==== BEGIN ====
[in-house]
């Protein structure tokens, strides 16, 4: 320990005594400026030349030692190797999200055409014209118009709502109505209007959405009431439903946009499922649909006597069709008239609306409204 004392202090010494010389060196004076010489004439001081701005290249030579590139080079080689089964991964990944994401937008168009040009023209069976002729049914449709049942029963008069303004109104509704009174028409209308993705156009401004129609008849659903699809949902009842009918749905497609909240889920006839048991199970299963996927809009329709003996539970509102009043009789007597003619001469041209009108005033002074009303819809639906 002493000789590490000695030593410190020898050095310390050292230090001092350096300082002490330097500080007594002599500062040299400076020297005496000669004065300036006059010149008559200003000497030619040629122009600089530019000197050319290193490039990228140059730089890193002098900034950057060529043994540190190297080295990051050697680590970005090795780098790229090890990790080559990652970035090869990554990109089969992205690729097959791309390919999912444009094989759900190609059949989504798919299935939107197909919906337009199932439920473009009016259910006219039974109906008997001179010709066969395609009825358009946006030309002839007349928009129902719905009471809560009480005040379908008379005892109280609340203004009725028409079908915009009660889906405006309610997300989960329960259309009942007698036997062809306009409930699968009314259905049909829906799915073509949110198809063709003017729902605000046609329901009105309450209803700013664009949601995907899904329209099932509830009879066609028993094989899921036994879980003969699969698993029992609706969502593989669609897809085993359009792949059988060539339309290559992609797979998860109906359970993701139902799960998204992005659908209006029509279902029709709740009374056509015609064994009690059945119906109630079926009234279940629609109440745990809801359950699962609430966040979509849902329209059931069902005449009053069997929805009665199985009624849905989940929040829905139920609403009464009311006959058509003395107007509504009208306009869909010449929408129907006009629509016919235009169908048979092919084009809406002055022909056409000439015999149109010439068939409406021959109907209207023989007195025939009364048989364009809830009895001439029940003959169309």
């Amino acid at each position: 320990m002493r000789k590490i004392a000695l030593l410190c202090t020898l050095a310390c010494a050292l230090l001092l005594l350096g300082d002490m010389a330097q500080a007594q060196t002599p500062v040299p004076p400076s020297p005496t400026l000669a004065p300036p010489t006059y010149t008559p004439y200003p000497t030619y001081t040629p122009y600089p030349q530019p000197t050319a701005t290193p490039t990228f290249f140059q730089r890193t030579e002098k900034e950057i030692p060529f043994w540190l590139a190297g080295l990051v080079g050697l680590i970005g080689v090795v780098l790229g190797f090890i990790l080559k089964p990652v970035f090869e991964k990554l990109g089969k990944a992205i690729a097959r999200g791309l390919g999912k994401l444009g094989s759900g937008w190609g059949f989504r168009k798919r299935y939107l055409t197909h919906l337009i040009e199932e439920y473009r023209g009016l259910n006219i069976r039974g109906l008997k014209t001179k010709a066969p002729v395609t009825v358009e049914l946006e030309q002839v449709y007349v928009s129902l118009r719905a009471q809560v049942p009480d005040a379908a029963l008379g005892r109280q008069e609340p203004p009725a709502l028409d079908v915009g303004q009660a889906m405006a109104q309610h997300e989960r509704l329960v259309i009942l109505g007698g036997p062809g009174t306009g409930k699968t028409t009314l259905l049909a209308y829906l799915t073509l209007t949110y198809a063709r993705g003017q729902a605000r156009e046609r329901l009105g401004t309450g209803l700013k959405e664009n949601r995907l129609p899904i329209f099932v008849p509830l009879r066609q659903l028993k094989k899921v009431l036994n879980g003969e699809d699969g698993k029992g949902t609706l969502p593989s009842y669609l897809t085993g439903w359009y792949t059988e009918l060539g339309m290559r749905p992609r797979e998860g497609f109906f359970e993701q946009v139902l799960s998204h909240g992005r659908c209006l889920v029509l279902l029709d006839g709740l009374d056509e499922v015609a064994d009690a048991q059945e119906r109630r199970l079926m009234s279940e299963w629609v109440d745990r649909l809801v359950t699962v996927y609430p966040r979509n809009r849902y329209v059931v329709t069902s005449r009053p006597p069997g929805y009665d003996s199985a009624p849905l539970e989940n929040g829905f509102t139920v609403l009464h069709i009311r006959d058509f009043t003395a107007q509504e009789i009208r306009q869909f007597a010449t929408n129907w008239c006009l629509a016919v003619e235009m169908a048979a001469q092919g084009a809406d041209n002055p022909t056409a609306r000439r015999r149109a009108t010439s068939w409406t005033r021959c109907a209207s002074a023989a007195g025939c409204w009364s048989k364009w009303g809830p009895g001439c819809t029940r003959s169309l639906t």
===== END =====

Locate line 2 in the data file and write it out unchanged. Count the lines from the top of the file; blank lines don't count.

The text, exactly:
């Protein structure tokens, strides 16, 4: 320990005594400026030349030692190797999200055409014209118009709502109505209007959405009431439903946009499922649909006597069709008239609306409204 004392202090010494010389060196004076010489004439001081701005290249030579590139080079080689089964991964990944994401937008168009040009023209069976002729049914449709049942029963008069303004109104509704009174028409209308993705156009401004129609008849659903699809949902009842009918749905497609909240889920006839048991199970299963996927809009329709003996539970509102009043009789007597003619001469041209009108005033002074009303819809639906 002493000789590490000695030593410190020898050095310390050292230090001092350096300082002490330097500080007594002599500062040299400076020297005496000669004065300036006059010149008559200003000497030619040629122009600089530019000197050319290193490039990228140059730089890193002098900034950057060529043994540190190297080295990051050697680590970005090795780098790229090890990790080559990652970035090869990554990109089969992205690729097959791309390919999912444009094989759900190609059949989504798919299935939107197909919906337009199932439920473009009016259910006219039974109906008997001179010709066969395609009825358009946006030309002839007349928009129902719905009471809560009480005040379908008379005892109280609340203004009725028409079908915009009660889906405006309610997300989960329960259309009942007698036997062809306009409930699968009314259905049909829906799915073509949110198809063709003017729902605000046609329901009105309450209803700013664009949601995907899904329209099932509830009879066609028993094989899921036994879980003969699969698993029992609706969502593989669609897809085993359009792949059988060539339309290559992609797979998860109906359970993701139902799960998204992005659908209006029509279902029709709740009374056509015609064994009690059945119906109630079926009234279940629609109440745990809801359950699962609430966040979509849902329209059931069902005449009053069997929805009665199985009624849905989940929040829905139920609403009464009311006959058509003395107007509504009208306009869909010449929408129907006009629509016919235009169908048979092919084009809406002055022909056409000439015999149109010439068939409406021959109907209207023989007195025939009364048989364009809830009895001439029940003959169309």